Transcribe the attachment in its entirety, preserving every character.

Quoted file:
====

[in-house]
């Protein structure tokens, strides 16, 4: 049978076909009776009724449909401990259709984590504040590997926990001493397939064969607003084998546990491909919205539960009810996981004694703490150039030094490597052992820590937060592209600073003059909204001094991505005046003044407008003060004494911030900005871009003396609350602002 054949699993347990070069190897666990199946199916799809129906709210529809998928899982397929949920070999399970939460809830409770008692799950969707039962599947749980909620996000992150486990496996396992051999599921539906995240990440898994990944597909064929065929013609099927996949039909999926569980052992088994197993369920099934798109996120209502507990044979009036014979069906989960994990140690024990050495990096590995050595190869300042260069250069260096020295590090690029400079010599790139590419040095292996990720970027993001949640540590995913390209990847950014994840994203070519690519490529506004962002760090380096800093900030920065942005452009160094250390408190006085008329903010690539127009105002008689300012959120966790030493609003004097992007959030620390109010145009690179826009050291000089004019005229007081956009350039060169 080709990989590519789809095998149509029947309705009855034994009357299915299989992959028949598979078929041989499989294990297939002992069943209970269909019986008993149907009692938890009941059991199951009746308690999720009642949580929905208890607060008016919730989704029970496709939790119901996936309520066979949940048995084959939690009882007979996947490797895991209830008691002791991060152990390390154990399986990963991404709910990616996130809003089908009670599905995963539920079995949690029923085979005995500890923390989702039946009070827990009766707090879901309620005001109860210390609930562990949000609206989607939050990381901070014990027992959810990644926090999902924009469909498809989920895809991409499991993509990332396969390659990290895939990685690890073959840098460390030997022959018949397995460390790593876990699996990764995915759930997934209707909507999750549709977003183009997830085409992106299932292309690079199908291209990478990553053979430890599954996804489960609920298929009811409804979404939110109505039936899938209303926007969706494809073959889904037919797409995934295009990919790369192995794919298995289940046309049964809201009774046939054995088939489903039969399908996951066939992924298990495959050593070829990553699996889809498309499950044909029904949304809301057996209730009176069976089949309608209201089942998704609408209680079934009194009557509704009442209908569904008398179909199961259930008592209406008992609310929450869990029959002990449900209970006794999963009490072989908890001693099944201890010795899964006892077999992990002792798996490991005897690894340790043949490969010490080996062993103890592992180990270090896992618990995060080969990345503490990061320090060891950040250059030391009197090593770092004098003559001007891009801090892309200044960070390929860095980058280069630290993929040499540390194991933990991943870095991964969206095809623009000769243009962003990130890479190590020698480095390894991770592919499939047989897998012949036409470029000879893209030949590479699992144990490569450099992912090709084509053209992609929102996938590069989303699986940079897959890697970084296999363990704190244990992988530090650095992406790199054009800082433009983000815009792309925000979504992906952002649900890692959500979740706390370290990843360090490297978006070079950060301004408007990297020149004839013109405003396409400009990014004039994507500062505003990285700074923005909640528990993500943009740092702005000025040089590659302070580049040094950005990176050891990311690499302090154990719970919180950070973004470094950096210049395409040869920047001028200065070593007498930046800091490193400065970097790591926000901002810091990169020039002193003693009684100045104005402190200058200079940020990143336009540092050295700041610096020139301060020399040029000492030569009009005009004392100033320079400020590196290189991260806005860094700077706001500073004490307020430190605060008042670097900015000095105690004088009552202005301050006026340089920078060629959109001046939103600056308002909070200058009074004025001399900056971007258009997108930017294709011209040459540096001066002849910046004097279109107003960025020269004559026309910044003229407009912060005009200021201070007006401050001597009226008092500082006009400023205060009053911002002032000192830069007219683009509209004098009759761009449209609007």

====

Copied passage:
[in-house]
């Protein structure tokens, strides 16, 4: 049978076909009776009724449909401990259709984590504040590997926990001493397939064969607003084998546990491909919205539960009810996981004694703490150039030094490597052992820590937060592209600073003059909204001094991505005046003044407008003060004494911030900005871009003396609350602002 054949699993347990070069190897666990199946199916799809129906709210529809998928899982397929949920070999399970939460809830409770008692799950969707039962599947749980909620996000992150486990496996396992051999599921539906995240990440898994990944597909064929065929013609099927996949039909999926569980052992088994197993369920099934798109996120209502507990044979009036014979069906989960994990140690024990050495990096590995050595190869300042260069250069260096020295590090690029400079010599790139590419040095292996990720970027993001949640540590995913390209990847950014994840994203070519690519490529506004962002760090380096800093900030920065942005452009160094250390408190006085008329903010690539127009105002008689300012959120966790030493609003004097992007959030620390109010145009690179826009050291000089004019005229007081956009350039060169 080709990989590519789809095998149509029947309705009855034994009357299915299989992959028949598979078929041989499989294990297939002992069943209970269909019986008993149907009692938890009941059991199951009746308690999720009642949580929905208890607060008016919730989704029970496709939790119901996936309520066979949940048995084959939690009882007979996947490797895991209830008691002791991060152990390390154990399986990963991404709910990616996130809003089908009670599905995963539920079995949690029923085979005995500890923390989702039946009070827990009766707090879901309620005001109860210390609930562990949000609206989607939050990381901070014990027992959810990644926090999902924009469909498809989920895809991409499991993509990332396969390659990290895939990685690890073959840098460390030997022959018949397995460390790593876990699996990764995915759930997934209707909507999750549709977003183009997830085409992106299932292309690079199908291209990478990553053979430890599954996804489960609920298929009811409804979404939110109505039936899938209303926007969706494809073959889904037919797409995934295009990919790369192995794919298995289940046309049964809201009774046939054995088939489903039969399908996951066939992924298990495959050593070829990553699996889809498309499950044909029904949304809301057996209730009176069976089949309608209201089942998704609408209680079934009194009557509704009442209908569904008398179909199961259930008592209406008992609310929450869990029959002990449900209970006794999963009490072989908890001693099944201890010795899964006892077999992990002792798996490991005897690894340790043949490969010490080996062993103890592992180990270090896992618990995060080969990345503490990061320090060891950040250059030391009197090593770092004098003559001007891009801090892309200044960070390929860095980058280069630290993929040499540390194991933990991943870095991964969206095809623009000769243009962003990130890479190590020698480095390894991770592919499939047989897998012949036409470029000879893209030949590479699992144990490569450099992912090709084509053209992609929102996938590069989303699986940079897959890697970084296999363990704190244990992988530090650095992406790199054009800082433009983000815009792309925000979504992906952002649900890692959500979740706390370290990843360090490297978006070079950060301004408007990297020149004839013109405003396409400009990014004039994507500062505003990285700074923005909640528990993500943009740092702005000025040089590659302070580049040094950005990176050891990311690499302090154990719970919180950070973004470094950096210049395409040869920047001028200065070593007498930046800091490193400065970097790591926000901002810091990169020039002193003693009684100045104005402190200058200079940020990143336009540092050295700041610096020139301060020399040029000492030569009009005009004392100033320079400020590196290189991260806005860094700077706001500073004490307020430190605060008042670097900015000095105690004088009552202005301050006026340089920078060629959109001046939103600056308002909070200058009074004025001399900056971007258009997108930017294709011209040459540096001066002849910046004097279109107003960025020269004559026309910044003229407009912060005009200021201070007006401050001597009226008092500082006009400023205060009053911002002032000192830069007219683009509209004098009759761009449209609007």